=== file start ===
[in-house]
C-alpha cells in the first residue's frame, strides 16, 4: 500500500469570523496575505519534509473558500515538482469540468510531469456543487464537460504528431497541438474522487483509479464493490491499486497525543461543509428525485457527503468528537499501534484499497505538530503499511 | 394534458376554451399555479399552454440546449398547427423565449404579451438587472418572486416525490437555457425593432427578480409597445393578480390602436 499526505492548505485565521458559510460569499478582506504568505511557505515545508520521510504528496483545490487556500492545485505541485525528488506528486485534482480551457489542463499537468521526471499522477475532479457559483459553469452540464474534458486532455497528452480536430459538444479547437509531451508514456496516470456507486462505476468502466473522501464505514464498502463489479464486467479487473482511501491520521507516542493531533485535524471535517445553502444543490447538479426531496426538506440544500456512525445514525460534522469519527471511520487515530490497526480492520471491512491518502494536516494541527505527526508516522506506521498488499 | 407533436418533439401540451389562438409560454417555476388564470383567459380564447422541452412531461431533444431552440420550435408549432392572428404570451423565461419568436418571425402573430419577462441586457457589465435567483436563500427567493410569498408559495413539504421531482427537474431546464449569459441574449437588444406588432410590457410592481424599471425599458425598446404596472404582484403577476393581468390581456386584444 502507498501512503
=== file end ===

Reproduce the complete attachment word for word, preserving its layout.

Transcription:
[in-house]
C-alpha cells in the first residue's frame, strides 16, 4: 500500500469570523496575505519534509473558500515538482469540468510531469456543487464537460504528431497541438474522487483509479464493490491499486497525543461543509428525485457527503468528537499501534484499497505538530503499511 | 394534458376554451399555479399552454440546449398547427423565449404579451438587472418572486416525490437555457425593432427578480409597445393578480390602436 499526505492548505485565521458559510460569499478582506504568505511557505515545508520521510504528496483545490487556500492545485505541485525528488506528486485534482480551457489542463499537468521526471499522477475532479457559483459553469452540464474534458486532455497528452480536430459538444479547437509531451508514456496516470456507486462505476468502466473522501464505514464498502463489479464486467479487473482511501491520521507516542493531533485535524471535517445553502444543490447538479426531496426538506440544500456512525445514525460534522469519527471511520487515530490497526480492520471491512491518502494536516494541527505527526508516522506506521498488499 | 407533436418533439401540451389562438409560454417555476388564470383567459380564447422541452412531461431533444431552440420550435408549432392572428404570451423565461419568436418571425402573430419577462441586457457589465435567483436563500427567493410569498408559495413539504421531482427537474431546464449569459441574449437588444406588432410590457410592481424599471425599458425598446404596472404582484403577476393581468390581456386584444 502507498501512503